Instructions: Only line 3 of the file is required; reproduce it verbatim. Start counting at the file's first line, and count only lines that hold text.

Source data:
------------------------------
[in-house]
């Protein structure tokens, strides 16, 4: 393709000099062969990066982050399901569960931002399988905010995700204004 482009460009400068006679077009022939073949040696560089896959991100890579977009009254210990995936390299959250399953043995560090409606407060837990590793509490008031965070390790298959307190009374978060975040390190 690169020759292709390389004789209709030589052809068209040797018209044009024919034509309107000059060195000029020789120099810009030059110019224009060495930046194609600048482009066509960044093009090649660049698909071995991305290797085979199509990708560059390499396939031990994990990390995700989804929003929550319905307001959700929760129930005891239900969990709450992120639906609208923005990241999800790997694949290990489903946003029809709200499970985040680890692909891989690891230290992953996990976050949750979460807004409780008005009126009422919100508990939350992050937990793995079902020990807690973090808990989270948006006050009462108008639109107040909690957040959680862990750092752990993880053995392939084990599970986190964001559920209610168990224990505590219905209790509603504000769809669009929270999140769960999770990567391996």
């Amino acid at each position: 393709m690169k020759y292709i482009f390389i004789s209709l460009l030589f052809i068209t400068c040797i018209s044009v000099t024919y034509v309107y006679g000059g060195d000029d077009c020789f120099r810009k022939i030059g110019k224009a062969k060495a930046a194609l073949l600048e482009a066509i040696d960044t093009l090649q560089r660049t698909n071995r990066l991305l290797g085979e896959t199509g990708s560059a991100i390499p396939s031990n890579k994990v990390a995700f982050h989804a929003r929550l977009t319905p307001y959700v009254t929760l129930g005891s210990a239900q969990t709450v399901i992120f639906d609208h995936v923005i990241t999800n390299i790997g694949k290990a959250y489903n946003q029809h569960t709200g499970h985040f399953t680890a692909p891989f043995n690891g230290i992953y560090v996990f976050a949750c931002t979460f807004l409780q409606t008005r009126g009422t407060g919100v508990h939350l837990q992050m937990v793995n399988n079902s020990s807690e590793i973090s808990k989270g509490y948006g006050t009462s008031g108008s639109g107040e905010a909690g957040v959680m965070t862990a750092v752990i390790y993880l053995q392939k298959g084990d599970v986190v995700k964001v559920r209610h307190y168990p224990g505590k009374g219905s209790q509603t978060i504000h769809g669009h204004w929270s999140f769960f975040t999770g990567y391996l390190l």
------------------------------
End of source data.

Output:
């Amino acid at each position: 393709m690169k020759y292709i482009f390389i004789s209709l460009l030589f052809i068209t400068c040797i018209s044009v000099t024919y034509v309107y006679g000059g060195d000029d077009c020789f120099r810009k022939i030059g110019k224009a062969k060495a930046a194609l073949l600048e482009a066509i040696d960044t093009l090649q560089r660049t698909n071995r990066l991305l290797g085979e896959t199509g990708s560059a991100i390499p396939s031990n890579k994990v990390a995700f982050h989804a929003r929550l977009t319905p307001y959700v009254t929760l129930g005891s210990a239900q969990t709450v399901i992120f639906d609208h995936v923005i990241t999800n390299i790997g694949k290990a959250y489903n946003q029809h569960t709200g499970h985040f399953t680890a692909p891989f043995n690891g230290i992953y560090v996990f976050a949750c931002t979460f807004l409780q409606t008005r009126g009422t407060g919100v508990h939350l837990q992050m937990v793995n399988n079902s020990s807690e590793i973090s808990k989270g509490y948006g006050t009462s008031g108008s639109g107040e905010a909690g957040v959680m965070t862990a750092v752990i390790y993880l053995q392939k298959g084990d599970v986190v995700k964001v559920r209610h307190y168990p224990g505590k009374g219905s209790q509603t978060i504000h769809g669009h204004w929270s999140f769960f975040t999770g990567y391996l390190l």